• That Distant Land: The Collected Stories. Washington, D. C.: Shoemaker & Hoard, 2004.
    (Alongside five new stories, "this volume combines the stories found in The Wild Birds (1985), Fidelity (1992), and Watch with Me (1994), together with a map and a charting of the complex and interlocking genealogies.")
[The Hurt Man, Don't Send a Boy to Do a Man's Work, A Consent, Pray Without Ceasing, Watch With Me, A Half-Pint of Old Darling, The Lost Bet, Thicker than Liquor, Nearly to the Fair, The Solemn Boy, A Jonquil for Mary Penn, Turn Back the Bed, Making It Home, Where Did They Go?, The Discovery of Kentucky, It Wasn't Me, The Boundary, That Distant Land, A Friend of Mine, The Wild Birds, Are You Alright?, Fidelity, The Inheritors]
  • Fidelity. New York: Pantheon, 1992.
[Pray without Ceasing, A Jonquil for Mary Penn, Making It Home, Fidelity, Are You All Right?]
  • Hannah Coulter. Washington, D.C.: Shoemaker & Hoard. 2004.
  • Jayber Crow. Washington, D.C.: Counterpoint, 2000.
  • The Memory of Old Jack. New York: Harcourt, Brace, Jovanovich 1974. (revised Counterpoint 2001).
  • Nathan Coulter. Boston: Houghton Mifflin, 1960 (revised North Point, 1985).
  • A Place in Time: Twenty Stories of the Port William Membership. Berkeley: Counterpoint, 2012.
[The Girl in the Window; Fly Away, Breath; Down in the Valley Where the Green Grass Grows; Burley Coulter's Fortunate Fall; A Burden; A Desirable Woman; Misery; Andy Catlett: Early Education; Drouth; Stand By Me; Not a Tear; The Dark Country; A New Day; Mike; Who Dreamt This Dream?; The Requirement; An Empty Jacket; At Home; Sold; A Place in Time]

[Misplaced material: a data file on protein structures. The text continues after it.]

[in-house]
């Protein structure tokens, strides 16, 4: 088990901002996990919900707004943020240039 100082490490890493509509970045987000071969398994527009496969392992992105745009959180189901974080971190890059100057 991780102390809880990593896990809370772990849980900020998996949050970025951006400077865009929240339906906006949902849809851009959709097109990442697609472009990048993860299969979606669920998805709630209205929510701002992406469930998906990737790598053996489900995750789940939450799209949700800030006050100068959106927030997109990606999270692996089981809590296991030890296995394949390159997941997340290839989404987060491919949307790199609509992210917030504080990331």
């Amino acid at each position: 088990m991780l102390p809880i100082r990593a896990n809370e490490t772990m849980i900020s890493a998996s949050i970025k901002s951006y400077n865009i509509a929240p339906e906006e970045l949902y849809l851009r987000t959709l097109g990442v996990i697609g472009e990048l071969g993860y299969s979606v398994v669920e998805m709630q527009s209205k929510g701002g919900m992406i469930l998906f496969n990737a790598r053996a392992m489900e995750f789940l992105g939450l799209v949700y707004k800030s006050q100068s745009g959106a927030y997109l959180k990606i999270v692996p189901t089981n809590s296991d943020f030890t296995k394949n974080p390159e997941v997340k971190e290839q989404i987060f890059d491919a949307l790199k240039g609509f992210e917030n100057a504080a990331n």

• A Place on Earth. Boston: Harcourt, Brace, 1967 (revised North Point,1983; Counterpoint, 2001).
  • Remembering. San Francisco: North Point, 1988.
  • Watch With Me and Six Other Stories of the Yet-Remembered Ptolemy Proudfoot and His Wife, Miss Minnie, Née Quinch. New York: Pantheon, 1994.
[A Consent, A Half-Pint of Old Darling, The Lost Bet, Nearly to the Fair, The Solemn Boy, Turn Back the Bed, Watch with Me]
  • Wendell Berry: Port William Novels & Stories, The Civil War to World War II. Ed. Jack Shoemaker. New York: Library of America, 2018.
  • Whitefoot: A Story from the Center of the World. Berkeley: Counterpoint. 2009.
  • The Wild Birds: Six Stories of the Port William Membership. San Francisco: North Point, 1986.
[Thicker Than Liquor, Where Did They Go?, It Wasn't Me, The Boundary, That Distant Land, The Wild Birds]
  • A World Lost. Washington, D.C.: Counterpoint, 1996.


  1. ^ "Port William: The Stories". Mr. Wendell Berry of Kentucky. Retrieved 2019-02-01.
  2. ^ http://brtom.typepad.com/wberry/port-william-the-poetry.html
  3. ^ Wendell Berry. Jayber Crow, Washington, D.C., Counterpoint, 2000. p. 240
  4. ^ http://www.catholiceducation.org/articles/arts/al0051.html
  5. ^ Carrollton, Kentucky
  6. ^ Wendell Berry. The Way of Ignorance, Shoemaker & Hoard, 2005, 50-51 and Imagination in Place, Counterpoint, 2010, 15
  7. ^ Wendell Berry. That Distant Land: The Collected Stories. Washington, D. C.: Shoemaker & Hoard, 2004. 356
  8. ^ Morris Allen Grubbs, Conversations with Wendell Berry. U P of Mississippi, 2007. 206
  9. ^ "Reign of Love | Commonweal Magazine". www.commonwealmagazine.org. Retrieved 2019-02-07.